7. if successful, analyze the extents of the success and decide if it is "good enough" to be redeployed to the original laptop

If you prefer, right now there is no "easy" way to even find (and copy) a given file, the only "items" that we can access and copy "safely" are:

  1. the whole disk (\\.\Physicaldrive)
  2. each whole Partition/Volume in it (\\.\LogicalDrive(s))

As said it is very possible that the filesystem corruption is of so trifling entity that only a handful of files are correupted/unindexed/inaccessible, but in order to try and understand if this is the case, you still need to make a few checks form the WInRE or form an externally booted OS.

Did you manage to get to the mentioned step #8 and from it open a command prompt? :unsure:

From that environment it is possible to do a few checks and copy (if accessible) the files (or the whole disk or the whole volumes) to an external hard disk.

jaclaz

Edited by jaclaz
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Ok gong to follow the process to step 8 now.

I am at the command prompt now. What do I do here?

Edited by rubby8892
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Type:

CHKDSK C:

[ENTER]

Since you are running CHKDSK without parameters it won't actually repair the filesystem (if not for things that bear no relevance).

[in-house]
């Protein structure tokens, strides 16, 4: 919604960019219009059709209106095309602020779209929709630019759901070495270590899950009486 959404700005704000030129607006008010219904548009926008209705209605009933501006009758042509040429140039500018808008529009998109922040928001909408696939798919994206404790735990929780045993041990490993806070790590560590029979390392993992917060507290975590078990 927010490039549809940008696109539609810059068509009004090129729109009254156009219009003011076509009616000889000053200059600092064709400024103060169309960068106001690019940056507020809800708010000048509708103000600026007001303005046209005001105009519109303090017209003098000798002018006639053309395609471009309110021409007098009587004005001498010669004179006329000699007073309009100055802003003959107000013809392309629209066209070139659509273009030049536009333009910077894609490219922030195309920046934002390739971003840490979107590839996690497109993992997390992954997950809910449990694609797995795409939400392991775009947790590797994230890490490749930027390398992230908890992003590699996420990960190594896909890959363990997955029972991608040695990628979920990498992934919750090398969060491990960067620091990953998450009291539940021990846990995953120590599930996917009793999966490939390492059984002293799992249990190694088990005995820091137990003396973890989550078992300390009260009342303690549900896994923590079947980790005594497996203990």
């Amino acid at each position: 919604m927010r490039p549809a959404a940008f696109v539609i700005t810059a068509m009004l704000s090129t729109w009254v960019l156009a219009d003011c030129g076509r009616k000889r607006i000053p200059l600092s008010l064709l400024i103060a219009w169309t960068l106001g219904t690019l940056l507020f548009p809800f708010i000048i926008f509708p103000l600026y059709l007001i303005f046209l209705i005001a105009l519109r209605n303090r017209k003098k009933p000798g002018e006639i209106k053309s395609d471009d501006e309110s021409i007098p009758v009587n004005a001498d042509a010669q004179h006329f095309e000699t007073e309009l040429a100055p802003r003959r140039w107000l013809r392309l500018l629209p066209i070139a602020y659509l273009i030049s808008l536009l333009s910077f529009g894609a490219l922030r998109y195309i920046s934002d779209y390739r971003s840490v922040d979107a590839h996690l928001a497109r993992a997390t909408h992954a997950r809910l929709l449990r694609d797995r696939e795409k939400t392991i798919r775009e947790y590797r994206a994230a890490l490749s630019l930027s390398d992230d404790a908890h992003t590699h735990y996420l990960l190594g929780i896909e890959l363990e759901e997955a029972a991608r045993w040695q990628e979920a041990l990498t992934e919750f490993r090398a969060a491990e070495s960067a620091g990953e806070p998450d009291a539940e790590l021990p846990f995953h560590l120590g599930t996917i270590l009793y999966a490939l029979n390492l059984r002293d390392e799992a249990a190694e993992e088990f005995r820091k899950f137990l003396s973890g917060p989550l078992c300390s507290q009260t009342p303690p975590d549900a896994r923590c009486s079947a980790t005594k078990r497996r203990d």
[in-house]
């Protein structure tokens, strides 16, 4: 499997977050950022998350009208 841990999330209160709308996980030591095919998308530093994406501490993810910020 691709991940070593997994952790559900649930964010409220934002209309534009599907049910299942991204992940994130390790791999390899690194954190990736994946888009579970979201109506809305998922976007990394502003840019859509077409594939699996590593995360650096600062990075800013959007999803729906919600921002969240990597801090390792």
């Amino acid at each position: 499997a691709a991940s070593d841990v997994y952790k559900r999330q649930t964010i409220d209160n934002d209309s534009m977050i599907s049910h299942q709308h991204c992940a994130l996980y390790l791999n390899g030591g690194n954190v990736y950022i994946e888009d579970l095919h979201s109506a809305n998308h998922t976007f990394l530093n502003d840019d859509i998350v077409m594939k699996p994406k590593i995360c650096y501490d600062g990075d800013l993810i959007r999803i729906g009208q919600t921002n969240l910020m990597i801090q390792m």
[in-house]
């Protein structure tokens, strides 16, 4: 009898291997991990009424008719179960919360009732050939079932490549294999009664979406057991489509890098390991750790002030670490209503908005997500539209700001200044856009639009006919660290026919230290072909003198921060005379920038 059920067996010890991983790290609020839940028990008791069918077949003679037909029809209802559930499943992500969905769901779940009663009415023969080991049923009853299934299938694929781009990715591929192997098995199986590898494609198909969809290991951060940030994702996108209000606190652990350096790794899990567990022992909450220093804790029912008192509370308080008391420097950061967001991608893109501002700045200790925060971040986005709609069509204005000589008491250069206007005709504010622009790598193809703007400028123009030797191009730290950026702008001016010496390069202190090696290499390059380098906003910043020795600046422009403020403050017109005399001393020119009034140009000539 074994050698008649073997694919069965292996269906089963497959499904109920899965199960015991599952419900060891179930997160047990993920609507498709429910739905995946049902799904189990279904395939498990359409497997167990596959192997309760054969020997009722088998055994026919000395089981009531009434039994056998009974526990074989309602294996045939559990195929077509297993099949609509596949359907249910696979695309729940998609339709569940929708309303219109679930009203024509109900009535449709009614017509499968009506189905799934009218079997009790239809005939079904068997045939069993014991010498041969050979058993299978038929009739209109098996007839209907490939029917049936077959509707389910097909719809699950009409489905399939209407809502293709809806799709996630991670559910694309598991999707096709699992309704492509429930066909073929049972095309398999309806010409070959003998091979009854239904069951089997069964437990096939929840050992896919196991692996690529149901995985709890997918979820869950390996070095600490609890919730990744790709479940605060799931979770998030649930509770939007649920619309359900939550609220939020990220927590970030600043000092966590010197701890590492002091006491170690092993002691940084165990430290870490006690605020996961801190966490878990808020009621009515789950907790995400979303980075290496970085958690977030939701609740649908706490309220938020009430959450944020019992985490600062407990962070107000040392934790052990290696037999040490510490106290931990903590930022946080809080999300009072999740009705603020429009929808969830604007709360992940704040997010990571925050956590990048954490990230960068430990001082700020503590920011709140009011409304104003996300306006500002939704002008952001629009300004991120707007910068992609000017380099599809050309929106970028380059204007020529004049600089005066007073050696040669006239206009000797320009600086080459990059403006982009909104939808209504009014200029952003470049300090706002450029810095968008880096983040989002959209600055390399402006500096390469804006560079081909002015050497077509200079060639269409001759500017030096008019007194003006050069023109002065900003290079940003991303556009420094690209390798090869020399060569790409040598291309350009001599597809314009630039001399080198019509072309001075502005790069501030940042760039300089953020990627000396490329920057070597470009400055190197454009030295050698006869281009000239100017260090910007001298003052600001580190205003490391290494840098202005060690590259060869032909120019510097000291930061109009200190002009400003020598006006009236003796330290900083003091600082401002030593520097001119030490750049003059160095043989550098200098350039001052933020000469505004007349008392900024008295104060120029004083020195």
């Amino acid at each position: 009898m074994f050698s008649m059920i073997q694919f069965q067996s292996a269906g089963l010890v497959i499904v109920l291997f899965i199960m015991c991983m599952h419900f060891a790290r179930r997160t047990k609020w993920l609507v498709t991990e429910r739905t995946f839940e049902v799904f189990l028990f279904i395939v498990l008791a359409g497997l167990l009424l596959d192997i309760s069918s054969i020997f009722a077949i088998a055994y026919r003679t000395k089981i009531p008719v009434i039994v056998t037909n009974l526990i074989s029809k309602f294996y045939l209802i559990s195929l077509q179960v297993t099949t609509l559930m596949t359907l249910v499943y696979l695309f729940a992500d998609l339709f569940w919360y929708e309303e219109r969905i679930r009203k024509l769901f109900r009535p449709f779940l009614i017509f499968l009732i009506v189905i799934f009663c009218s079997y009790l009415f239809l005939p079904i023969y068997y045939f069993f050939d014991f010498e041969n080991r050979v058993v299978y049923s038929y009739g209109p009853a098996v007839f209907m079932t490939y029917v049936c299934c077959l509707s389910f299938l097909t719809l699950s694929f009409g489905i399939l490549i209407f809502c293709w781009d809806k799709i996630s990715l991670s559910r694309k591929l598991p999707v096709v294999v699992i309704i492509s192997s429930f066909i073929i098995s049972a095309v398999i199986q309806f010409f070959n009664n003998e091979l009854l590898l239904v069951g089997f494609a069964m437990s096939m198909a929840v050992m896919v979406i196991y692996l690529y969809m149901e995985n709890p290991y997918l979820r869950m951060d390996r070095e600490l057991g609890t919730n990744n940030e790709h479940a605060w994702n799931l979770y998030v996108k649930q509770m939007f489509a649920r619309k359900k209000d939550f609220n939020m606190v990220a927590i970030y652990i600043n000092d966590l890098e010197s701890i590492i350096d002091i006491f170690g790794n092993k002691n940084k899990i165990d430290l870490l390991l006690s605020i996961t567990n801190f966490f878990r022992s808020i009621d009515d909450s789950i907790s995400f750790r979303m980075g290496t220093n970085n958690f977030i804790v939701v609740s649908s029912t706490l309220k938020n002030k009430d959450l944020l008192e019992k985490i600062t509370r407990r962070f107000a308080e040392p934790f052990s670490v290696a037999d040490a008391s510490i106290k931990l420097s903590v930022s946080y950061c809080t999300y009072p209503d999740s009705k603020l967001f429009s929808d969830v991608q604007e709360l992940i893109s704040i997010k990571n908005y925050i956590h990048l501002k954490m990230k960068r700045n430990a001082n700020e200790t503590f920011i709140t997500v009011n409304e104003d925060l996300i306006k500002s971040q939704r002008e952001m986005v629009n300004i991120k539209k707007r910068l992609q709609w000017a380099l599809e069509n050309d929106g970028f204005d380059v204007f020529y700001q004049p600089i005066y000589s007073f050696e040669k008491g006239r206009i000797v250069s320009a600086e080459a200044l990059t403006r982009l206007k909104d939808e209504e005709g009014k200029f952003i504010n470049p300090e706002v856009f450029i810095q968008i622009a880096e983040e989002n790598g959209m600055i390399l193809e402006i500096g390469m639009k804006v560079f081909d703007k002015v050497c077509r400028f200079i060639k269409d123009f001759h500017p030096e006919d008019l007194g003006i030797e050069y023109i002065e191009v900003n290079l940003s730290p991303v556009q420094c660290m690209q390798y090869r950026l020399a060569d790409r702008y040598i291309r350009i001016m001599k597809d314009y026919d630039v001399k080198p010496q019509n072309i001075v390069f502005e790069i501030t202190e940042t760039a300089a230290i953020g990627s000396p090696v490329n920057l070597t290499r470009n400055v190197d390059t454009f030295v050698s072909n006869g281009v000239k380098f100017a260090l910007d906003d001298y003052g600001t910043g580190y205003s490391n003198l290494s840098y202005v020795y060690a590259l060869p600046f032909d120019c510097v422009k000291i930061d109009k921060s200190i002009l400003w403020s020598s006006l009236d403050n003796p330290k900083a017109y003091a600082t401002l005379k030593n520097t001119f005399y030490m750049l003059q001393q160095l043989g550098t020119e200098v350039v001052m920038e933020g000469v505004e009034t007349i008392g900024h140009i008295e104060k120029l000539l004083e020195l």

It will provide some feedback that may be useful.

It may also say that it cannot repair the filesystem because the /F switch was not given.

Then re-do the same for drive D::

CHKDSK D:

[ENTER]

Then try:

MOUNTVOL

You will need to post the feedback you get from executing these commands.

Have you managed to procure the external hard disk ?

jaclaz

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chkdsk c:

The type of the file system is NTFS.

Volume label is OS.

WARNING! F parameter not specified.

Running CHKDSK in read-only mode.

CHKDSK is verifying files <stage 1 of 3>...

237056 file records processed.

File verification complete.

1788 large file records processed.

0 bad file records processed.

0 EA records processed.

60 reparse records processed.

CHKDSK is verifying indexes <stage 2 of 3>...

912639 index entries processed.

Index verification complete.

5 unindexed files processed

CHKDSK is verifying security descriptors <stage 3 of 3>...

237056 security descriptors processed

security descriptor verification complete

38172 data files processed

Usn Journal verification complete